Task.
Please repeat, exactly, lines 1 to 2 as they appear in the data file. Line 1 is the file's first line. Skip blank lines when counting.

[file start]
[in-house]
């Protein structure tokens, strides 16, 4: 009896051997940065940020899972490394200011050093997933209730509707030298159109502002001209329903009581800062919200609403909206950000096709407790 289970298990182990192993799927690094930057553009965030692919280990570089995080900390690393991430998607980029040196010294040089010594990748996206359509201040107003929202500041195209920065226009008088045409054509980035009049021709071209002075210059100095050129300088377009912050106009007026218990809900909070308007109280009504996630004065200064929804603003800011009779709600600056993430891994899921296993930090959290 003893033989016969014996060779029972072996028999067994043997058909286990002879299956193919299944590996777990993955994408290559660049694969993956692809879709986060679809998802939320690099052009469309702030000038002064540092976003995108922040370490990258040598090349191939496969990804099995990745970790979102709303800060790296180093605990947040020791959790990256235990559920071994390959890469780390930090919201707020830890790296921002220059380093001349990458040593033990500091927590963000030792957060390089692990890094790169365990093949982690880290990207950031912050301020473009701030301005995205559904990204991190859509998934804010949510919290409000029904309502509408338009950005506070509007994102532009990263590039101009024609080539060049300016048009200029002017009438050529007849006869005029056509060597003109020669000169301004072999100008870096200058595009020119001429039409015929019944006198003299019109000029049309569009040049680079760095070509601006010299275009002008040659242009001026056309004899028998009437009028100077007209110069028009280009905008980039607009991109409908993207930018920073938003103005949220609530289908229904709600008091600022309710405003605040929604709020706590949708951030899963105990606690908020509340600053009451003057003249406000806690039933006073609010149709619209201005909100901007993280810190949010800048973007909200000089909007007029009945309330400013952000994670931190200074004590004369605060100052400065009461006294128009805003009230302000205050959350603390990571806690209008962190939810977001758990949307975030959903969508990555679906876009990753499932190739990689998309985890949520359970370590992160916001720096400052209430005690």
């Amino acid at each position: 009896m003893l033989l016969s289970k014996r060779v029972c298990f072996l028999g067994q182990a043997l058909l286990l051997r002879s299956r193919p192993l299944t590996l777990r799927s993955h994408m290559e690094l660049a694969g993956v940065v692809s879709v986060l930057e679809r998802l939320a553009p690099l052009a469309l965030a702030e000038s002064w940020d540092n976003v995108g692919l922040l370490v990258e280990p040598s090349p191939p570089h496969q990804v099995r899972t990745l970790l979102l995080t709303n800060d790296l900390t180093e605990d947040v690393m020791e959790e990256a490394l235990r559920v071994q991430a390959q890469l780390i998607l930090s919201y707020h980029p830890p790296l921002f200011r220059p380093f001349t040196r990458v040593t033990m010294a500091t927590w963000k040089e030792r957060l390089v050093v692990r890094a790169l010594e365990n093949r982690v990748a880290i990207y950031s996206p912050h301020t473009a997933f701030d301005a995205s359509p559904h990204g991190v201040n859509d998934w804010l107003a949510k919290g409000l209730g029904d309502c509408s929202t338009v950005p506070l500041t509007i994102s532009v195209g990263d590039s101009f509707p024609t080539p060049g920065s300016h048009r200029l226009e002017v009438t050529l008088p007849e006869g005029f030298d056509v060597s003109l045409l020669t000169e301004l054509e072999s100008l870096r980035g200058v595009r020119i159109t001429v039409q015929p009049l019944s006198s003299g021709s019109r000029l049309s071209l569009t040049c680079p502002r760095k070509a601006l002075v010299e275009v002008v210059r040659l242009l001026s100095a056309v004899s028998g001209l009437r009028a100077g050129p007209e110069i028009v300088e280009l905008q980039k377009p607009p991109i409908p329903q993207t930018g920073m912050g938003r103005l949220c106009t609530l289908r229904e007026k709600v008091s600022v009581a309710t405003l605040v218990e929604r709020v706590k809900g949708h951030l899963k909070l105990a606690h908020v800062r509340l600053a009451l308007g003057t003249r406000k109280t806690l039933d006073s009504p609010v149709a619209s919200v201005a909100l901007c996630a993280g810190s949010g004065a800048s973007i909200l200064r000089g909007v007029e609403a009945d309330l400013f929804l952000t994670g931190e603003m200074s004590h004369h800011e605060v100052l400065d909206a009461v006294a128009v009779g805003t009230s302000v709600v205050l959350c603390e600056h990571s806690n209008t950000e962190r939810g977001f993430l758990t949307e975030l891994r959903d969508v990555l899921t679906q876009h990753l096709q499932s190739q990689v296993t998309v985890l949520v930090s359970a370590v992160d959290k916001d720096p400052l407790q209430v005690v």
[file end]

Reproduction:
[in-house]
């Protein structure tokens, strides 16, 4: 009896051997940065940020899972490394200011050093997933209730509707030298159109502002001209329903009581800062919200609403909206950000096709407790 289970298990182990192993799927690094930057553009965030692919280990570089995080900390690393991430998607980029040196010294040089010594990748996206359509201040107003929202500041195209920065226009008088045409054509980035009049021709071209002075210059100095050129300088377009912050106009007026218990809900909070308007109280009504996630004065200064929804603003800011009779709600600056993430891994899921296993930090959290 003893033989016969014996060779029972072996028999067994043997058909286990002879299956193919299944590996777990993955994408290559660049694969993956692809879709986060679809998802939320690099052009469309702030000038002064540092976003995108922040370490990258040598090349191939496969990804099995990745970790979102709303800060790296180093605990947040020791959790990256235990559920071994390959890469780390930090919201707020830890790296921002220059380093001349990458040593033990500091927590963000030792957060390089692990890094790169365990093949982690880290990207950031912050301020473009701030301005995205559904990204991190859509998934804010949510919290409000029904309502509408338009950005506070509007994102532009990263590039101009024609080539060049300016048009200029002017009438050529007849006869005029056509060597003109020669000169301004072999100008870096200058595009020119001429039409015929019944006198003299019109000029049309569009040049680079760095070509601006010299275009002008040659242009001026056309004899028998009437009028100077007209110069028009280009905008980039607009991109409908993207930018920073938003103005949220609530289908229904709600008091600022309710405003605040929604709020706590949708951030899963105990606690908020509340600053009451003057003249406000806690039933006073609010149709619209201005909100901007993280810190949010800048973007909200000089909007007029009945309330400013952000994670931190200074004590004369605060100052400065009461006294128009805003009230302000205050959350603390990571806690209008962190939810977001758990949307975030959903969508990555679906876009990753499932190739990689998309985890949520359970370590992160916001720096400052209430005690």